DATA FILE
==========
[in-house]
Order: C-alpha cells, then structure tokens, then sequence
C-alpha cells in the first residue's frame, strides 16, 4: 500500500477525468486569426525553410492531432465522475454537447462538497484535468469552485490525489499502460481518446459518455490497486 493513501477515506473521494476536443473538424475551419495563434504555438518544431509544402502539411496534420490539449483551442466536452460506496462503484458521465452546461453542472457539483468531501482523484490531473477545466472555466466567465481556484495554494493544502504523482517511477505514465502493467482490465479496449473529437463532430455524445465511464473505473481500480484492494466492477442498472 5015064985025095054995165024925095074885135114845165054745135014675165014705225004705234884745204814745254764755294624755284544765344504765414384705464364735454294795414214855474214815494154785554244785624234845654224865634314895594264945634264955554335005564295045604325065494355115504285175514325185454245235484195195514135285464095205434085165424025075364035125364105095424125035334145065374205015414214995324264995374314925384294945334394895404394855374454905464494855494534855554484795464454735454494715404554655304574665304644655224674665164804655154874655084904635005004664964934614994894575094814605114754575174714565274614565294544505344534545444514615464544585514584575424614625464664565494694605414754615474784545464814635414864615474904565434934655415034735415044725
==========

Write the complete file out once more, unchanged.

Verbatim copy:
[in-house]
Order: C-alpha cells, then structure tokens, then sequence
C-alpha cells in the first residue's frame, strides 16, 4: 500500500477525468486569426525553410492531432465522475454537447462538497484535468469552485490525489499502460481518446459518455490497486 493513501477515506473521494476536443473538424475551419495563434504555438518544431509544402502539411496534420490539449483551442466536452460506496462503484458521465452546461453542472457539483468531501482523484490531473477545466472555466466567465481556484495554494493544502504523482517511477505514465502493467482490465479496449473529437463532430455524445465511464473505473481500480484492494466492477442498472 5015064985025095054995165024925095074885135114845165054745135014675165014705225004705234884745204814745254764755294624755284544765344504765414384705464364735454294795414214855474214815494154785554244785624234845654224865634314895594264945634264955554335005564295045604325065494355115504285175514325185454245235484195195514135285464095205434085165424025075364035125364105095424125035334145065374205015414214995324264995374314925384294945334394895404394855374454905464494855494534855554484795464454735454494715404554655304574665304644655224674665164804655154874655084904635005004664964934614994894575094814605114754575174714565274614565294544505344534545444514615464544585514584575424614625464664565494694605414754615474784545464814635414864615474904565434934655415034735415044725